Online payment processor Stripe announced on Friday, that the company is committing to transparency and user rights for its customers, following the lead of Google, Twitter, and Host Merchant Services. For today’s edition of the Official Merchant Services Blog, we will introduce Stripe, as well as discuss what these recent steps mean for the company, and the industry.
Stripe’s recent move is part of an effort to increase awareness of the effects of the legal process on their users. The company is an online payment processor geared toward developers. They offer to handle everything, including storing cards, subscriptions, and direct payouts to your bank account. Although some merchants may find that helpful, it may make refunds, voids, retrievals and chargebacks more difficult, since you do not have direct access to your customers’ payment information. The company also charges unusually high fees for acceptance, in an effort to simplify the process with rates starting at 2.9% and 30 cents for any card type.
Stripe charges such a high rate, in an effort to simplify things for merchants. I would like to point out, however that a standard Debit card, using Durbin Debit rates would qualify for a rate of 0.05% and 22 cents under Interchange Plus pricing, the type of pricing offered here at Host Merchant Services. Since this rate of 5 basis points is so much lower, Stripe’s customers are overpaying by as much as 2.85%. For a transaction of $500, Stripe would charge a merchant $14.5 (2.9%) and an additional 30 cents on a transaction that actually costs them 25 cents (0.05%) and an additional 22 cents, or $0.47 total. In this case, the flat rate of 2.9% charged, is much greater than the Durbin Debit rate that could be applied, if the merchant was using Interchange Plus.
Stripe is moving towards more transparency, because they sometimes receive legal requests from third parties to stop doing business with certain users. Stripe is enlisting help from Chilling Effects, a joint project run by the Electronic Frontier Foundation, Harvard, Stanford, Berkeley, and other law schools that publish copyright takedown notices sent to web companies, and its most prominent contributors are Google, Twitter and GitHub.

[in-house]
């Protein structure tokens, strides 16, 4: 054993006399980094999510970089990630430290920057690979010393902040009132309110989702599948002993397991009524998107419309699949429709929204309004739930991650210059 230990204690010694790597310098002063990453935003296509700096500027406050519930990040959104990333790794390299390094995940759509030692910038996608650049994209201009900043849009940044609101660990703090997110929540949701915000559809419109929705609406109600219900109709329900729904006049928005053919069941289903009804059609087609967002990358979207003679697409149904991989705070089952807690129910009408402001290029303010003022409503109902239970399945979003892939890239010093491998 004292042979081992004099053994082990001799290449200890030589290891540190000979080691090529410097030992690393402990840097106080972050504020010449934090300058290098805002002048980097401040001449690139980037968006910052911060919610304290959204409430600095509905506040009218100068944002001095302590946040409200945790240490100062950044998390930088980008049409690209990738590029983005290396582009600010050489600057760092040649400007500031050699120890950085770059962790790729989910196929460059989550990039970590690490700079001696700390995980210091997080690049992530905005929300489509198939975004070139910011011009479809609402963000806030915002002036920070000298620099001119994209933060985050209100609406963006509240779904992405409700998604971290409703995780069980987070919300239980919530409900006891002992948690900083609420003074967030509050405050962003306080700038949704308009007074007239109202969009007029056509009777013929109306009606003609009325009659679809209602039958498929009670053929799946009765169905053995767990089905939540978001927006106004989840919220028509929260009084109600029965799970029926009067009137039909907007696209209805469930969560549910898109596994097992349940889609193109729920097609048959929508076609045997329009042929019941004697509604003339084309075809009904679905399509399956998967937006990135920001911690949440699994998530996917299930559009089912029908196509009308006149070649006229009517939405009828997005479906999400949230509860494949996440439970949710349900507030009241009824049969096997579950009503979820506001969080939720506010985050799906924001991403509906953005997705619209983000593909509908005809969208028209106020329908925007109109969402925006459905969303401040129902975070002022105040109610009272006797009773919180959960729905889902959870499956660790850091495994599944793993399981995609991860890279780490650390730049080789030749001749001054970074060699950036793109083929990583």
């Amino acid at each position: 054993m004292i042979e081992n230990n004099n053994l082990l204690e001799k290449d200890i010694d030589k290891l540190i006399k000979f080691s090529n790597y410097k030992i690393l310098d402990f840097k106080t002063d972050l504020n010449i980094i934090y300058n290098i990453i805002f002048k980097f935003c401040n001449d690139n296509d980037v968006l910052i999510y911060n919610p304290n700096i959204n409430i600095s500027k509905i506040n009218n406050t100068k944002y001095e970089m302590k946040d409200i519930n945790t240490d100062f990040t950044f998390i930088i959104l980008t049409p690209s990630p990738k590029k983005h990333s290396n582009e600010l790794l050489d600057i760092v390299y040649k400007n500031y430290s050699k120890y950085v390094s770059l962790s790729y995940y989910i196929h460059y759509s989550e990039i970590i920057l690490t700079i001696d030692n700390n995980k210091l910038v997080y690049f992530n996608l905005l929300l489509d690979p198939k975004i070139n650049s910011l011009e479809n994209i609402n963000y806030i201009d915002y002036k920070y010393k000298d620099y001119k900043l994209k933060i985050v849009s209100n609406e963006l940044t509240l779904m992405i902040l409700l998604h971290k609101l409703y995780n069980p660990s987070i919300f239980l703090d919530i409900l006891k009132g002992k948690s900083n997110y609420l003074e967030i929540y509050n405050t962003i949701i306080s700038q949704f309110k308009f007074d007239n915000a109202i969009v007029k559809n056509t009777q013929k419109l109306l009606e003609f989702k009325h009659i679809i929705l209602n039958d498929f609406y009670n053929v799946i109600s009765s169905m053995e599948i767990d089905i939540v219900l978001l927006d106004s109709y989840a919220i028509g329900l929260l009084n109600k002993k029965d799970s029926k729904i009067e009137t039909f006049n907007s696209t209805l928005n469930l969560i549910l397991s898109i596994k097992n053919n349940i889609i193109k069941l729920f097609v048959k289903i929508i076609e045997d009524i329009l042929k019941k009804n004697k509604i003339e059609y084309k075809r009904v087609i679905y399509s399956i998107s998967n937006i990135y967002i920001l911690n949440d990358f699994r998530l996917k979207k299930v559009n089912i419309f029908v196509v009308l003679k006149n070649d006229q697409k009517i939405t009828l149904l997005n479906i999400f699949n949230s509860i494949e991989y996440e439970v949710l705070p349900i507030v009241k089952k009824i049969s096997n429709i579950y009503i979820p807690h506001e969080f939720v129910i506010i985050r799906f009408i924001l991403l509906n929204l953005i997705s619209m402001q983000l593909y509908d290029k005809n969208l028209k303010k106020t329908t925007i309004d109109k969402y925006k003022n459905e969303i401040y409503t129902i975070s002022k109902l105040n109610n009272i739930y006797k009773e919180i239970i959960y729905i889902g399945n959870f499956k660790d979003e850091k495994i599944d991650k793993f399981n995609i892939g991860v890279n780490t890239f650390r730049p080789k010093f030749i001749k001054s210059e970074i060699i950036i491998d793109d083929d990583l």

It’s not clear how often the payment processor is asked to stop working with a site or on what grounds, however the best example of the lack of transparency by the net’s dominant payment intermediaries was demonstrated in the fall of 2010. Visa, MasterCard and PayPal all cut off WikiLeaks on the grounds it was engaged in illegal activities, after publishing a trove of U.S. diplomatic cables.
Stripe intends to provide transparency reports regularly about how many requests it gets, a practice that was pioneered by Google. Stripe, in regards to a subpoena notification policy also says it’s instituting the same policy as Twitter, committing to informing a user, when not barred from doing so, that someone is subpoenaing their record. This allows the targeted user to try to quash the subpoena in court. Twitter has spent significant resources fighting to allow its users to resist government subpoenas — including winning the right for WikiLeaks associates to try to quash a grand jury subpoena for their Twitter records.
In conclusion, it is a step in the right direction for large Internet companies to be on the side of transparency as well as advocate for the rights of their users. I hope more web companies step forward in the name of full disclosure in the future. Host Merchant Services has been committed to transparency from the start, and we maintain the promise of personal service and clarity for all customers.